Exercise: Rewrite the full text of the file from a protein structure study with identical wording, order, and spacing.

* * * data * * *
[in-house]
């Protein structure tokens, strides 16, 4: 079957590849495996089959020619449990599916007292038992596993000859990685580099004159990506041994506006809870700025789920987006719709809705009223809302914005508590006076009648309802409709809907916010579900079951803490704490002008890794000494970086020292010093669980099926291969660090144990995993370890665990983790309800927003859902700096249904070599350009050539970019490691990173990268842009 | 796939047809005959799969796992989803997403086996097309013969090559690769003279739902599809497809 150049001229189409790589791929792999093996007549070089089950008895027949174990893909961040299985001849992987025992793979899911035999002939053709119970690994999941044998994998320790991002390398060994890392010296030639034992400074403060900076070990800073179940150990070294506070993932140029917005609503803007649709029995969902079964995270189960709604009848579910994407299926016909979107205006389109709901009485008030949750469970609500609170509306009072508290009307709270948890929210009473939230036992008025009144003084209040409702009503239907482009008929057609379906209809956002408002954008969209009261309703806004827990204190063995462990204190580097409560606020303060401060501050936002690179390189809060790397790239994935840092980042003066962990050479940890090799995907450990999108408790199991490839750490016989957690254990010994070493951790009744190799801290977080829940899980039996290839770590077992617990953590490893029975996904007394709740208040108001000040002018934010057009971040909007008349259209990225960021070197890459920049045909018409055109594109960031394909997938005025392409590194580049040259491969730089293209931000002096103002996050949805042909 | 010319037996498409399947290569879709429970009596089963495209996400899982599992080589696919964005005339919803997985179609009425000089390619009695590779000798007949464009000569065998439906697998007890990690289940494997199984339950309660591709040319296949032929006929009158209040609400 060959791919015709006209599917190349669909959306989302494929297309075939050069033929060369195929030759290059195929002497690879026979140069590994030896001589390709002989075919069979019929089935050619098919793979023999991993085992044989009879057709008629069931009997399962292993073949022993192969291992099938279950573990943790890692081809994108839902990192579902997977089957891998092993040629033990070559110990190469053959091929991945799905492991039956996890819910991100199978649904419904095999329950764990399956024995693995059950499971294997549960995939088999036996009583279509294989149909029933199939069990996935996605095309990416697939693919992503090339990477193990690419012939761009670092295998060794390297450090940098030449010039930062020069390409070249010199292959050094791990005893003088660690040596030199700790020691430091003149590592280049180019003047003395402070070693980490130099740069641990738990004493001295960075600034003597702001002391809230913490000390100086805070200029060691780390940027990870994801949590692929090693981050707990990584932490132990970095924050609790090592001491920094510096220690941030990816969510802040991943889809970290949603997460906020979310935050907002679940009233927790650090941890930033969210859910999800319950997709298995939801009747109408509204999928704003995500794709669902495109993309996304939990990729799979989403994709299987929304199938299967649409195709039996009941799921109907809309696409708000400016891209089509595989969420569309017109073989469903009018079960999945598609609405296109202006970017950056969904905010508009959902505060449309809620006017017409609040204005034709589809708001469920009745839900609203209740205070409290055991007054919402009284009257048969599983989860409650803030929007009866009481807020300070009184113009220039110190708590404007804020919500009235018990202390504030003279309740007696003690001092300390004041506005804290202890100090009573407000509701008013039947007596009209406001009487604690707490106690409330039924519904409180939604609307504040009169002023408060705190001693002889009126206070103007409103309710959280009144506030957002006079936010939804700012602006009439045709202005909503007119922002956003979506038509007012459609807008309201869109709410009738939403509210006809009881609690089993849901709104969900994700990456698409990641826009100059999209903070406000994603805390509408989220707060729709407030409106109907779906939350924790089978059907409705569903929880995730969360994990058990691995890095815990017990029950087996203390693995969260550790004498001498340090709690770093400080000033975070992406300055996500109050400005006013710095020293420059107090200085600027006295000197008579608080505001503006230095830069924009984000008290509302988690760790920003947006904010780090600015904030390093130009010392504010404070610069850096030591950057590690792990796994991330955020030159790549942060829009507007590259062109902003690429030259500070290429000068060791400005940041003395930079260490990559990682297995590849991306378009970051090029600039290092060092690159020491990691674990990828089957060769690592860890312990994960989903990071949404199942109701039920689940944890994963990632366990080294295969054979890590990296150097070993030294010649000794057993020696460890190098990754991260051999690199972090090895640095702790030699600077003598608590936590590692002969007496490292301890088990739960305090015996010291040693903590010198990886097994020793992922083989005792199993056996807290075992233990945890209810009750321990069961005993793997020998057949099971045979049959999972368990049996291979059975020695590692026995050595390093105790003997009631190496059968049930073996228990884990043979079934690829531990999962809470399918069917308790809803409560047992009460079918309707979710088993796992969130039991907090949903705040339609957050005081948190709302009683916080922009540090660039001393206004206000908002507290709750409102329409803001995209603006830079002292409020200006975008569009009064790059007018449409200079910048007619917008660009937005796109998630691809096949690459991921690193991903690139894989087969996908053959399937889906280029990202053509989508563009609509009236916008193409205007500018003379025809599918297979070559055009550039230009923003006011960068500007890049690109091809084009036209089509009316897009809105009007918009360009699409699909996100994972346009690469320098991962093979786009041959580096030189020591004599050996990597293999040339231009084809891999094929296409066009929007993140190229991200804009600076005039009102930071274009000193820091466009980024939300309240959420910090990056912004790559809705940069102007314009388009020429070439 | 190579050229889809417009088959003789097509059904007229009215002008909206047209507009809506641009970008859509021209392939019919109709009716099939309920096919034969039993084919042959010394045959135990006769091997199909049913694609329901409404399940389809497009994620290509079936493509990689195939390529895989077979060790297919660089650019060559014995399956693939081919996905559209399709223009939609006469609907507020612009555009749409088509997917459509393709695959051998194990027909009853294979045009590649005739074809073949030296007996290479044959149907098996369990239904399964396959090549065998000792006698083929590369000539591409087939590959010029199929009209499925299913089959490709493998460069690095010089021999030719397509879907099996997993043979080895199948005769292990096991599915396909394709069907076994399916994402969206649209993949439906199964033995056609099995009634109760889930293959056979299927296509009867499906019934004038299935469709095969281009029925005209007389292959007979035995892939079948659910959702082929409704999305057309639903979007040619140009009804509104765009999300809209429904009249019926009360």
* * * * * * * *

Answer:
[in-house]
């Protein structure tokens, strides 16, 4: 079957590849495996089959020619449990599916007292038992596993000859990685580099004159990506041994506006809870700025789920987006719709809705009223809302914005508590006076009648309802409709809907916010579900079951803490704490002008890794000494970086020292010093669980099926291969660090144990995993370890665990983790309800927003859902700096249904070599350009050539970019490691990173990268842009 | 796939047809005959799969796992989803997403086996097309013969090559690769003279739902599809497809 150049001229189409790589791929792999093996007549070089089950008895027949174990893909961040299985001849992987025992793979899911035999002939053709119970690994999941044998994998320790991002390398060994890392010296030639034992400074403060900076070990800073179940150990070294506070993932140029917005609503803007649709029995969902079964995270189960709604009848579910994407299926016909979107205006389109709901009485008030949750469970609500609170509306009072508290009307709270948890929210009473939230036992008025009144003084209040409702009503239907482009008929057609379906209809956002408002954008969209009261309703806004827990204190063995462990204190580097409560606020303060401060501050936002690179390189809060790397790239994935840092980042003066962990050479940890090799995907450990999108408790199991490839750490016989957690254990010994070493951790009744190799801290977080829940899980039996290839770590077992617990953590490893029975996904007394709740208040108001000040002018934010057009971040909007008349259209990225960021070197890459920049045909018409055109594109960031394909997938005025392409590194580049040259491969730089293209931000002096103002996050949805042909 | 010319037996498409399947290569879709429970009596089963495209996400899982599992080589696919964005005339919803997985179609009425000089390619009695590779000798007949464009000569065998439906697998007890990690289940494997199984339950309660591709040319296949032929006929009158209040609400 060959791919015709006209599917190349669909959306989302494929297309075939050069033929060369195929030759290059195929002497690879026979140069590994030896001589390709002989075919069979019929089935050619098919793979023999991993085992044989009879057709008629069931009997399962292993073949022993192969291992099938279950573990943790890692081809994108839902990192579902997977089957891998092993040629033990070559110990190469053959091929991945799905492991039956996890819910991100199978649904419904095999329950764990399956024995693995059950499971294997549960995939088999036996009583279509294989149909029933199939069990996935996605095309990416697939693919992503090339990477193990690419012939761009670092295998060794390297450090940098030449010039930062020069390409070249010199292959050094791990005893003088660690040596030199700790020691430091003149590592280049180019003047003395402070070693980490130099740069641990738990004493001295960075600034003597702001002391809230913490000390100086805070200029060691780390940027990870994801949590692929090693981050707990990584932490132990970095924050609790090592001491920094510096220690941030990816969510802040991943889809970290949603997460906020979310935050907002679940009233927790650090941890930033969210859910999800319950997709298995939801009747109408509204999928704003995500794709669902495109993309996304939990990729799979989403994709299987929304199938299967649409195709039996009941799921109907809309696409708000400016891209089509595989969420569309017109073989469903009018079960999945598609609405296109202006970017950056969904905010508009959902505060449309809620006017017409609040204005034709589809708001469920009745839900609203209740205070409290055991007054919402009284009257048969599983989860409650803030929007009866009481807020300070009184113009220039110190708590404007804020919500009235018990202390504030003279309740007696003690001092300390004041506005804290202890100090009573407000509701008013039947007596009209406001009487604690707490106690409330039924519904409180939604609307504040009169002023408060705190001693002889009126206070103007409103309710959280009144506030957002006079936010939804700012602006009439045709202005909503007119922002956003979506038509007012459609807008309201869109709410009738939403509210006809009881609690089993849901709104969900994700990456698409990641826009100059999209903070406000994603805390509408989220707060729709407030409106109907779906939350924790089978059907409705569903929880995730969360994990058990691995890095815990017990029950087996203390693995969260550790004498001498340090709690770093400080000033975070992406300055996500109050400005006013710095020293420059107090200085600027006295000197008579608080505001503006230095830069924009984000008290509302988690760790920003947006904010780090600015904030390093130009010392504010404070610069850096030591950057590690792990796994991330955020030159790549942060829009507007590259062109902003690429030259500070290429000068060791400005940041003395930079260490990559990682297995590849991306378009970051090029600039290092060092690159020491990691674990990828089957060769690592860890312990994960989903990071949404199942109701039920689940944890994963990632366990080294295969054979890590990296150097070993030294010649000794057993020696460890190098990754991260051999690199972090090895640095702790030699600077003598608590936590590692002969007496490292301890088990739960305090015996010291040693903590010198990886097994020793992922083989005792199993056996807290075992233990945890209810009750321990069961005993793997020998057949099971045979049959999972368990049996291979059975020695590692026995050595390093105790003997009631190496059968049930073996228990884990043979079934690829531990999962809470399918069917308790809803409560047992009460079918309707979710088993796992969130039991907090949903705040339609957050005081948190709302009683916080922009540090660039001393206004206000908002507290709750409102329409803001995209603006830079002292409020200006975008569009009064790059007018449409200079910048007619917008660009937005796109998630691809096949690459991921690193991903690139894989087969996908053959399937889906280029990202053509989508563009609509009236916008193409205007500018003379025809599918297979070559055009550039230009923003006011960068500007890049690109091809084009036209089509009316897009809105009007918009360009699409699909996100994972346009690469320098991962093979786009041959580096030189020591004599050996990597293999040339231009084809891999094929296409066009929007993140190229991200804009600076005039009102930071274009000193820091466009980024939300309240959420910090990056912004790559809705940069102007314009388009020429070439 | 190579050229889809417009088959003789097509059904007229009215002008909206047209507009809506641009970008859509021209392939019919109709009716099939309920096919034969039993084919042959010394045959135990006769091997199909049913694609329901409404399940389809497009994620290509079936493509990689195939390529895989077979060790297919660089650019060559014995399956693939081919996905559209399709223009939609006469609907507020612009555009749409088509997917459509393709695959051998194990027909009853294979045009590649005739074809073949030296007996290479044959149907098996369990239904399964396959090549065998000792006698083929590369000539591409087939590959010029199929009209499925299913089959490709493998460069690095010089021999030719397509879907099996997993043979080895199948005769292990096991599915396909394709069907076994399916994402969206649209993949439906199964033995056609099995009634109760889930293959056979299927296509009867499906019934004038299935469709095969281009029925005209007389292959007979035995892939079948659910959702082929409704999305057309639903979007040619140009009804509104765009999300809209429904009249019926009360």